Optical Network Fundamentals
Hello and welcome to this module about the fundamentals of optical networking. This module forms part of the Juniper Networks Networking Fundamentals course on the JNCIA-Junos certification track. So let's run through what you'll learn in this module. Optical networking is a huge subject, but for the purposes of the JNCIA-Junos exam, you're not expected to have an in-depth knowledge. But it's useful to have a solid understanding of the basics. First of all, you'll learn why we need fiber optics in the first place and how this technology has become a key element of networking, in particular for wide area networks and the Internet. Then we'll look at the basics of how fiber works and the different types of fiber cables you're likely to come across in your role as a network engineer. Lastly, we'll take a look at some of the standards that have been implemented around optical networking in an effort to allow interoperability between network equipment from different vendors, in other words, the rules that ensure that equipment from the vendor switches Juniper will work with equipment from another vendor.

Ethernet Networks
Hello and welcome to this module about Ethernet networks. This module forms part of the Juniper Networks Networking Fundamentals course on the JNCIA-Junos certification track. So, let's run through what you'll learn in this module. Ethernet is a protocol that operates at layer 2 of the OSI model and has become the dominant protocol for switched local area networks. But to understand why this is the case, we need to go back to the early days of computer networks and look at the types of cables and network devices that were in use back in the day. We'll start with looking at two different network topologies known as bus and star networks. Moving on from this foundation topic, we'll discuss those early Ethernet cable types including thick and thin Ethernet cables and then on to unshielded twisted pair, or UTP, cables. Then we'll look at some of the different types of Ethernet devices and how we've progressed from the early days of repeaters and hubs onto bridges and switches. We'll also see how a modern switch can be configured for multiple, separate virtual networks, or VLANs. We'll also jump on to the console of our Juniper switch and configure a couple of VLANs so you can see this in action.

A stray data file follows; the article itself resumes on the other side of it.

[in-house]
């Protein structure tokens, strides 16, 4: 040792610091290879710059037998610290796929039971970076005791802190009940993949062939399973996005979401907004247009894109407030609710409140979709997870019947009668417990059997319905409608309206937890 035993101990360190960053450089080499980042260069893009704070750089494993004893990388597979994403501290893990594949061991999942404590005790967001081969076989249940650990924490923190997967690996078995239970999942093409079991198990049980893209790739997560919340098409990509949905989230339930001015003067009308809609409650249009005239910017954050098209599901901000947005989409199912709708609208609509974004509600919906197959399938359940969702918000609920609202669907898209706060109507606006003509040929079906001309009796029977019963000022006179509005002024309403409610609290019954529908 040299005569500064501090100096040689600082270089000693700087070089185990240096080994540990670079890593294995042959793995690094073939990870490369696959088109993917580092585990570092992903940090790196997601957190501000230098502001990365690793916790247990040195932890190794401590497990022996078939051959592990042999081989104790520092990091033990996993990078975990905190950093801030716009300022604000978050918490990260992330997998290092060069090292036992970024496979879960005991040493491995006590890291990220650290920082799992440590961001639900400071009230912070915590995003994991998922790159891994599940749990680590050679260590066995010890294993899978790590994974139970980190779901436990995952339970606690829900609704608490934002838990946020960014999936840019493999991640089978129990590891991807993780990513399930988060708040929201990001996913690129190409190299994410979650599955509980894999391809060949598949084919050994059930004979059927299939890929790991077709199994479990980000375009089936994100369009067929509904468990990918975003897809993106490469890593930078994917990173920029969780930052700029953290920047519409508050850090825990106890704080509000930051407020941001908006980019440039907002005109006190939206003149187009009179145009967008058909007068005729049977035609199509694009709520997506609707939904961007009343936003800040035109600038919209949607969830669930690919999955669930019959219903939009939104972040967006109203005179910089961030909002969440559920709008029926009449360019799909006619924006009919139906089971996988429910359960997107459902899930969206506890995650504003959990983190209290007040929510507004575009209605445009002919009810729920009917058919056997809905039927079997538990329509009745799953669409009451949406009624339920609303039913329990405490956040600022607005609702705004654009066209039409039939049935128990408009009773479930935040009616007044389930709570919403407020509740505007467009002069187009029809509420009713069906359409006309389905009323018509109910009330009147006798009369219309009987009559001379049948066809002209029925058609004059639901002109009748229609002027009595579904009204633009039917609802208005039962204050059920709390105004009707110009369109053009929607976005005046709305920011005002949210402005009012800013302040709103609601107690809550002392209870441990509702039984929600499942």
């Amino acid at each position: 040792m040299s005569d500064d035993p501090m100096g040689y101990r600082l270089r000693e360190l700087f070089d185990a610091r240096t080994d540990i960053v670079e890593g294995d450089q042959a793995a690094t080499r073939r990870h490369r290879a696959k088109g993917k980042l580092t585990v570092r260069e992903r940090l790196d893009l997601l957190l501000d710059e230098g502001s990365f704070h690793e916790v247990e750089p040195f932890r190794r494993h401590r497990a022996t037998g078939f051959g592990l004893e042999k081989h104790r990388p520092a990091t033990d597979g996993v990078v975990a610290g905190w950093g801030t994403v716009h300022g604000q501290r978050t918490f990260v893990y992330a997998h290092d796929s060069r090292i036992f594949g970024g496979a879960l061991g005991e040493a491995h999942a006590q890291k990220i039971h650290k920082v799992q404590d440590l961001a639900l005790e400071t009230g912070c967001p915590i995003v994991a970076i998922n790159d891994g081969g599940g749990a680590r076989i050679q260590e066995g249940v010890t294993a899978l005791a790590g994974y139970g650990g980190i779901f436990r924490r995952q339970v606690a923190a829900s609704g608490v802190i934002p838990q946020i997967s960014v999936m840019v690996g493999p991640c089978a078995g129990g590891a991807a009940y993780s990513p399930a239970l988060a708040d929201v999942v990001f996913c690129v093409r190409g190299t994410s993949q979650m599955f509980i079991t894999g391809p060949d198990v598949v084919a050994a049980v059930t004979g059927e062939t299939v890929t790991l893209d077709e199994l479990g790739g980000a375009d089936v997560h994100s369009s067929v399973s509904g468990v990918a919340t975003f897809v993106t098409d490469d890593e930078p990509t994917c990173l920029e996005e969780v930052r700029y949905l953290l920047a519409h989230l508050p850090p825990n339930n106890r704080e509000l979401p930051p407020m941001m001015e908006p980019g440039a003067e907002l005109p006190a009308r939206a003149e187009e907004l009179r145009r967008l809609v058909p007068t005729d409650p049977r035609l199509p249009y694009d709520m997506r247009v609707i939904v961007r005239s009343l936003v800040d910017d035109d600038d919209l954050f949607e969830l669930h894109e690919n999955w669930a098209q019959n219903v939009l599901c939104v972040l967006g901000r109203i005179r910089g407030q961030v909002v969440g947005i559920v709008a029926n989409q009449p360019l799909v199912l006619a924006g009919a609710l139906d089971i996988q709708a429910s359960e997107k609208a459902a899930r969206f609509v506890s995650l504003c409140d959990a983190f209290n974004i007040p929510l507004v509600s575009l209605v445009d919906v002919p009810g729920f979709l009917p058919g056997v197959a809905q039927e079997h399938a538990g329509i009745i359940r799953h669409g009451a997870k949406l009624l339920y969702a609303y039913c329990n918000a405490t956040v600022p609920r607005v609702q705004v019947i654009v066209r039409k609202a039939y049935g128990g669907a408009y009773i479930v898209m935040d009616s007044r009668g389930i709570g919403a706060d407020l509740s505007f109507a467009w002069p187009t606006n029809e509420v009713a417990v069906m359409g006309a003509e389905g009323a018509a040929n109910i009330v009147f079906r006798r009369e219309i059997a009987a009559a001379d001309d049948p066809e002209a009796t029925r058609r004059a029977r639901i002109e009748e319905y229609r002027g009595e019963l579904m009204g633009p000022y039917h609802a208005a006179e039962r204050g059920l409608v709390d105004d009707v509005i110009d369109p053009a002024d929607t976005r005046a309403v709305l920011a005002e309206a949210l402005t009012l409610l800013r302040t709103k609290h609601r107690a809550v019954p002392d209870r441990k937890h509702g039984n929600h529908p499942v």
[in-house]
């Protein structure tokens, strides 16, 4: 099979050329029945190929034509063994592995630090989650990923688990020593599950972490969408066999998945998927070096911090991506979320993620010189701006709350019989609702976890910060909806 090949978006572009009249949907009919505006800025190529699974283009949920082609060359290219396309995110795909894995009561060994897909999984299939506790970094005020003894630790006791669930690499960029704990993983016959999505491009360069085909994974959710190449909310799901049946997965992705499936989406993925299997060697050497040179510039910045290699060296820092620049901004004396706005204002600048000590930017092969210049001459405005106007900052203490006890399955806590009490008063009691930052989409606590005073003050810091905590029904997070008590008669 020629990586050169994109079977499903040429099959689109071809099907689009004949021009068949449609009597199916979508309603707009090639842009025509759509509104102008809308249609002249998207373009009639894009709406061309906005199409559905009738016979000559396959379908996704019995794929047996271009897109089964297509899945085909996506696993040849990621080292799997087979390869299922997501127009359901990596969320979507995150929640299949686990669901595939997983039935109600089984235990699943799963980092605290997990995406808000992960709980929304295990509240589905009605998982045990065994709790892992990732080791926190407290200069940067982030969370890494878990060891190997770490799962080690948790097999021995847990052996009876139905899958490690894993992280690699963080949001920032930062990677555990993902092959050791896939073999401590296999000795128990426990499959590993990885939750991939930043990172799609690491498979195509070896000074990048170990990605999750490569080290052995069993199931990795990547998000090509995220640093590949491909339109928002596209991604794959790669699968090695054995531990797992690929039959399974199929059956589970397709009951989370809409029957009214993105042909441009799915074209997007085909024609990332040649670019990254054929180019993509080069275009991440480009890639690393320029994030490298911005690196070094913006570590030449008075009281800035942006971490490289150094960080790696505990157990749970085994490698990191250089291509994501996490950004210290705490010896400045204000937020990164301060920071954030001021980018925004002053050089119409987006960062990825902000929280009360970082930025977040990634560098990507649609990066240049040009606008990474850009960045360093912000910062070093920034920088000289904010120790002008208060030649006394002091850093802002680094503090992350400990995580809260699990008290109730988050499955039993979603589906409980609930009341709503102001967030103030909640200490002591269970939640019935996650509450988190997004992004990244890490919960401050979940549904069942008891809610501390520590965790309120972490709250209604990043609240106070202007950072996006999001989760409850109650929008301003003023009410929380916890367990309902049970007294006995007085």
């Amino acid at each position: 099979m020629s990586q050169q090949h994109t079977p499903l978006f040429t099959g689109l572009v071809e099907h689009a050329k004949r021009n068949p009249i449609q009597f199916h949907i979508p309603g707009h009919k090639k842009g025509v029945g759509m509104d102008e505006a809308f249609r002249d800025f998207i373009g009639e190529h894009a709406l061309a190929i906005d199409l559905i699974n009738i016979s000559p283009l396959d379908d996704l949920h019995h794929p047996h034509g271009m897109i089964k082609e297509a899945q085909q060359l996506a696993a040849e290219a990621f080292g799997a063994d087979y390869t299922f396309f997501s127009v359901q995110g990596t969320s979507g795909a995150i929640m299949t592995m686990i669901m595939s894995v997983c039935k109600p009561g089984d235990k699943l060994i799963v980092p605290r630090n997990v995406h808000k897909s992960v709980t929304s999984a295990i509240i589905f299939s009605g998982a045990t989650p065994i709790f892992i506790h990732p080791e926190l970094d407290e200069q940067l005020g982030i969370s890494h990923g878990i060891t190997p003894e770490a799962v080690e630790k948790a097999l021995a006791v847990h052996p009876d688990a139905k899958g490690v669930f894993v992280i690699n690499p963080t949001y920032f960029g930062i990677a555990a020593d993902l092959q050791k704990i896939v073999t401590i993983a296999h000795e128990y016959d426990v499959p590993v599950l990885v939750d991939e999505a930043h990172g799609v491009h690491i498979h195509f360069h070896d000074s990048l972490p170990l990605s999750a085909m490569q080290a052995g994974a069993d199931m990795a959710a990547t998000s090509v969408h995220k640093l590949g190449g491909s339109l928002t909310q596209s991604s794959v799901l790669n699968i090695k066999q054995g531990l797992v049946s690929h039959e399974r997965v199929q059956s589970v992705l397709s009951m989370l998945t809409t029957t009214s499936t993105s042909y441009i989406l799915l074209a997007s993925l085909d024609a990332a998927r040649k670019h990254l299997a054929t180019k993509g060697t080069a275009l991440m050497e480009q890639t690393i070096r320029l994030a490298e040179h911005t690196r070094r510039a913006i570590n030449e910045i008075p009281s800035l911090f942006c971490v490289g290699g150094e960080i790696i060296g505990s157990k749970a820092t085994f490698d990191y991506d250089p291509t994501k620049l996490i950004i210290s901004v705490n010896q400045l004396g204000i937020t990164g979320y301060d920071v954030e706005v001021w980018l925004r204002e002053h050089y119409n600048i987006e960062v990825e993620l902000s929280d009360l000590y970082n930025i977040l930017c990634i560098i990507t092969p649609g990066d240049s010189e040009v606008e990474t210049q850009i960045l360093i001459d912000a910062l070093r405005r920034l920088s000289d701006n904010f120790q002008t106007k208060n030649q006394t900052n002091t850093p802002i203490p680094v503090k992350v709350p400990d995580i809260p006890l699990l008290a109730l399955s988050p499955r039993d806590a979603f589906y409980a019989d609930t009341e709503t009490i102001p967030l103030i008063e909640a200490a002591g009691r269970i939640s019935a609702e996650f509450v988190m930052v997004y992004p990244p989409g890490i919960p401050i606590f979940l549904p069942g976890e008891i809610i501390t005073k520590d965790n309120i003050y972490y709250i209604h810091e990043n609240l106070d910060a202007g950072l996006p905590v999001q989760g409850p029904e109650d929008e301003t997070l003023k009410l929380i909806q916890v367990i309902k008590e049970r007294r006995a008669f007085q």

Layer 2 Addressing, Including Address Resolution
Hello and welcome to this module, which is all about layer 2 addressing, including address resolution. This module forms part of the Juniper Networks Networking Fundamentals course on the JNCIA-Junos certification track. So, let's run through what you'll learn in this module. Ethernet standards define the physical cables, connector types, and hardware that make up Ethernet networks. They also define how one machine sends a data frame to another machine on the same Ethernet segment. In this module, we'll take a look at the format of Ethernet addresses, otherwise known as media access control, or MAC addresses. You'll also learn about how machines send data frames to each other over an Ethernet segment, including how they'll resolve the MAC address of another machine and also how machines know whether or not a data frame is addressed to them.

IPv4 and IPv6 Fundamentals
Hello and welcome to this module, which is all about Internet Protocol, or IP, version 4 and version 6 fundamentals. This module forms part of the Juniper Networks Networking Fundamentals course on the JNCIA-Junos certification track. So, let's run through what you'll learn in this module. First of all, we'll talk about how network layer or layer 3 addressing works in general. Next, IP version 4 has become the dominant layer 3 protocol, and we'll look at how IPv4 addresses are structured. And then we'll talk about the IP version 6 protocol, why it was developed and what an IP version 6 address looks like. Lastly, we'll get hands on again and I'll show you how to configure both kinds of addresses on an interface of a Juniper switch.

Layer 3 IP Addressing, Including Subnet Masks